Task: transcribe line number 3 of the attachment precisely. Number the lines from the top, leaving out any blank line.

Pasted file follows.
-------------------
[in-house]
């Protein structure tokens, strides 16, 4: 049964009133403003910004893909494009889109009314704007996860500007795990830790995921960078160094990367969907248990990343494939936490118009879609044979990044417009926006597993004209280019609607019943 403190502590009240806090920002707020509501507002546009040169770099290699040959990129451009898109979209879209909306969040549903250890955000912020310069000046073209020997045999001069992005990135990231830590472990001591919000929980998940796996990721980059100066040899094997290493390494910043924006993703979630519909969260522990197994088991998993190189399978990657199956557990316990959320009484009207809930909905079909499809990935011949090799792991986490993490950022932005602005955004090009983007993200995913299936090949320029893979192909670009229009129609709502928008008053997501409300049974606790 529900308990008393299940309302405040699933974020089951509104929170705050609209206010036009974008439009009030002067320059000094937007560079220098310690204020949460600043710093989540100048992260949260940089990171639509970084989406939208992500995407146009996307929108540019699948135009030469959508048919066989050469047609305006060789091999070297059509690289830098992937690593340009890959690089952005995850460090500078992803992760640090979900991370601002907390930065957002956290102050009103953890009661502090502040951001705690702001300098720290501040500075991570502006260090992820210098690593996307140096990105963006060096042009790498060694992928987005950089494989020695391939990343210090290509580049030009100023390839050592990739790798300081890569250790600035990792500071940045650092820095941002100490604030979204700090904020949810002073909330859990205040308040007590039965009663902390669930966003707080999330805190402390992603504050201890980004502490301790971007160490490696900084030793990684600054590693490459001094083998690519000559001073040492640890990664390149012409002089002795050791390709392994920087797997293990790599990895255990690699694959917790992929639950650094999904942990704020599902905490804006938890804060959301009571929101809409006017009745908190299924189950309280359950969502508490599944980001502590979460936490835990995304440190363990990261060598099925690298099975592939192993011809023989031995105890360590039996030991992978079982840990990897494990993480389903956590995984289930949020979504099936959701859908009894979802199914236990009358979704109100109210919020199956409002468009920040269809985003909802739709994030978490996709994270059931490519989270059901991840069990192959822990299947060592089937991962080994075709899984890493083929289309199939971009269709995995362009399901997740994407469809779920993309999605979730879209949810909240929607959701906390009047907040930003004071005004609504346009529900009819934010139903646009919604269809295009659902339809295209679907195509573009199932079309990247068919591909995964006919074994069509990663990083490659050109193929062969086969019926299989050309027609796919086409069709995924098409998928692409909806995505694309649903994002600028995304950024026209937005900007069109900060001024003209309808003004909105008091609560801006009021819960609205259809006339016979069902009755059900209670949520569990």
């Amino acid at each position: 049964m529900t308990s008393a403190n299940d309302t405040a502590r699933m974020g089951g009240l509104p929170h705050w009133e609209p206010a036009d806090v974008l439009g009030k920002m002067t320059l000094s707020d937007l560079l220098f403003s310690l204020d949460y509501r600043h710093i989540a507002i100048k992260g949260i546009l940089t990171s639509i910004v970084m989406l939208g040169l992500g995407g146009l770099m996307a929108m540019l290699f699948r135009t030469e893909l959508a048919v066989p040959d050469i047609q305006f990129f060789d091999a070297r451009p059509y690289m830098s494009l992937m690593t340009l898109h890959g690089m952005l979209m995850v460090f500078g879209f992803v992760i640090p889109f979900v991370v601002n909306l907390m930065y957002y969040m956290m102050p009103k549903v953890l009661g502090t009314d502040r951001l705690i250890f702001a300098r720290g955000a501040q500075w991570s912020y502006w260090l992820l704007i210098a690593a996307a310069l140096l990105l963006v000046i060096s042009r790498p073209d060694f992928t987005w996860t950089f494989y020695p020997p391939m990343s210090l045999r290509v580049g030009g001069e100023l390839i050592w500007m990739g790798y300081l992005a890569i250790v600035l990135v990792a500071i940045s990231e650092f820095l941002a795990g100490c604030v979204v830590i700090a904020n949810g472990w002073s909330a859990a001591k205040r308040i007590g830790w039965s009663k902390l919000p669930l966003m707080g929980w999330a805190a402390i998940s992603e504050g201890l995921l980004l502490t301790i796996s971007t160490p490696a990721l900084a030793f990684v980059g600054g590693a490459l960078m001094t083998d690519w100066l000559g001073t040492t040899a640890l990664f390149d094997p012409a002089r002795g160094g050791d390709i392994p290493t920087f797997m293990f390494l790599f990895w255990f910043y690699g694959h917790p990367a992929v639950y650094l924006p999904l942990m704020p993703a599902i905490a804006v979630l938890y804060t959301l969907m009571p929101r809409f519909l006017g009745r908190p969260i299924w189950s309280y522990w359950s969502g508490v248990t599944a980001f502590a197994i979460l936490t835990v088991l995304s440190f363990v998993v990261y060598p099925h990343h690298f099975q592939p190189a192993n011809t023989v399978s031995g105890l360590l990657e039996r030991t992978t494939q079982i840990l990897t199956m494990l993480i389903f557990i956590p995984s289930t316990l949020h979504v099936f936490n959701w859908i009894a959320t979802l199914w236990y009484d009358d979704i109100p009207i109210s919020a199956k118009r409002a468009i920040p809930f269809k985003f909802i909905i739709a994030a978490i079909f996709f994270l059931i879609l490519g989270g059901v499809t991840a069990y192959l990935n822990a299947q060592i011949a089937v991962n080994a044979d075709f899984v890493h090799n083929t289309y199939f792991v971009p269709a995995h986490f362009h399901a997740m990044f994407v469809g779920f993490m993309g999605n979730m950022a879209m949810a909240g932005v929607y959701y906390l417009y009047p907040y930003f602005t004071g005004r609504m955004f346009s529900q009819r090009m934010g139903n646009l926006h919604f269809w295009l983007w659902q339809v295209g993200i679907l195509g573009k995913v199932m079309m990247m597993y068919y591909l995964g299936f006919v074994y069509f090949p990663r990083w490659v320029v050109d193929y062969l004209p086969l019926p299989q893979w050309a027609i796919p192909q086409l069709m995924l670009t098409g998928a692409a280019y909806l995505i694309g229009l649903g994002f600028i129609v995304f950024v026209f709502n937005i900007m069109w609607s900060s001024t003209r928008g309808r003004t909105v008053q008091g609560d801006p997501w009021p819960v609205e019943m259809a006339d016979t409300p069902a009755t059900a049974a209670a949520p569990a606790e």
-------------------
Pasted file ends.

């Amino acid at each position: 049964m529900t308990s008393a403190n299940d309302t405040a502590r699933m974020g089951g009240l509104p929170h705050w009133e609209p206010a036009d806090v974008l439009g009030k920002m002067t320059l000094s707020d937007l560079l220098f403003s310690l204020d949460y509501r600043h710093i989540a507002i100048k992260g949260i546009l940089t990171s639509i910004v970084m989406l939208g040169l992500g995407g146009l770099m996307a929108m540019l290699f699948r135009t030469e893909l959508a048919v066989p040959d050469i047609q305006f990129f060789d091999a070297r451009p059509y690289m830098s494009l992937m690593t340009l898109h890959g690089m952005l979209m995850v460090f500078g879209f992803v992760i640090p889109f979900v991370v601002n909306l907390m930065y957002y969040m956290m102050p009103k549903v953890l009661g502090t009314d502040r951001l705690i250890f702001a300098r720290g955000a501040q500075w991570s912020y502006w260090l992820l704007i210098a690593a996307a310069l140096l990105l963006v000046i060096s042009r790498p073209d060694f992928t987005w996860t950089f494989y020695p020997p391939m990343s210090l045999r290509v580049g030009g001069e100023l390839i050592w500007m990739g790798y300081l992005a890569i250790v600035l990135v990792a500071i940045s990231e650092f820095l941002a795990g100490c604030v979204v830590i700090a904020n949810g472990w002073s909330a859990a001591k205040r308040i007590g830790w039965s009663k902390l919000p669930l966003m707080g929980w999330a805190a402390i998940s992603e504050g201890l995921l980004l502490t301790i796996s971007t160490p490696a990721l900084a030793f990684v980059g600054g590693a490459l960078m001094t083998d690519w100066l000559g001073t040492t040899a640890l990664f390149d094997p012409a002089r002795g160094g050791d390709i392994p290493t920087f797997m293990f390494l790599f990895w255990f910043y690699g694959h917790p990367a992929v639950y650094l924006p999904l942990m704020p993703a599902i905490a804006v979630l938890y804060t959301l969907m009571p929101r809409f519909l006017g009745r908190p969260i299924w189950s309280y522990w359950s969502g508490v248990t599944a980001f502590a197994i979460l936490t835990v088991l995304s440190f363990v998993v990261y060598p099925h990343h690298f099975q592939p190189a192993n011809t023989v399978s031995g105890l360590l990657e039996r030991t992978t494939q079982i840990l990897t199956m494990l993480i389903f557990i956590p995984s289930t316990l949020h979504v099936f936490n959701w859908i009894a959320t979802l199914w236990y009484d009358d979704i109100p009207i109210s919020a199956k118009r409002a468009i920040p809930f269809k985003f909802i909905i739709a994030a978490i079909f996709f994270l059931i879609l490519g989270g059901v499809t991840a069990y192959l990935n822990a299947q060592i011949a089937v991962n080994a044979d075709f899984v890493h090799n083929t289309y199939f792991v971009p269709a995995h986490f362009h399901a997740m990044f994407v469809g779920f993490m993309g999605n979730m950022a879209m949810a909240g932005v929607y959701y906390l417009y009047p907040y930003f602005t004071g005004r609504m955004f346009s529900q009819r090009m934010g139903n646009l926006h919604f269809w295009l983007w659902q339809v295209g993200i679907l195509g573009k995913v199932m079309m990247m597993y068919y591909l995964g299936f006919v074994y069509f090949p990663r990083w490659v320029v050109d193929y062969l004209p086969l019926p299989q893979w050309a027609i796919p192909q086409l069709m995924l670009t098409g998928a692409a280019y909806l995505i694309g229009l649903g994002f600028i129609v995304f950024v026209f709502n937005i900007m069109w609607s900060s001024t003209r928008g309808r003004t909105v008053q008091g609560d801006p997501w009021p819960v609205e019943m259809a006339d016979t409300p069902a009755t059900a049974a209670a949520p569990a606790e």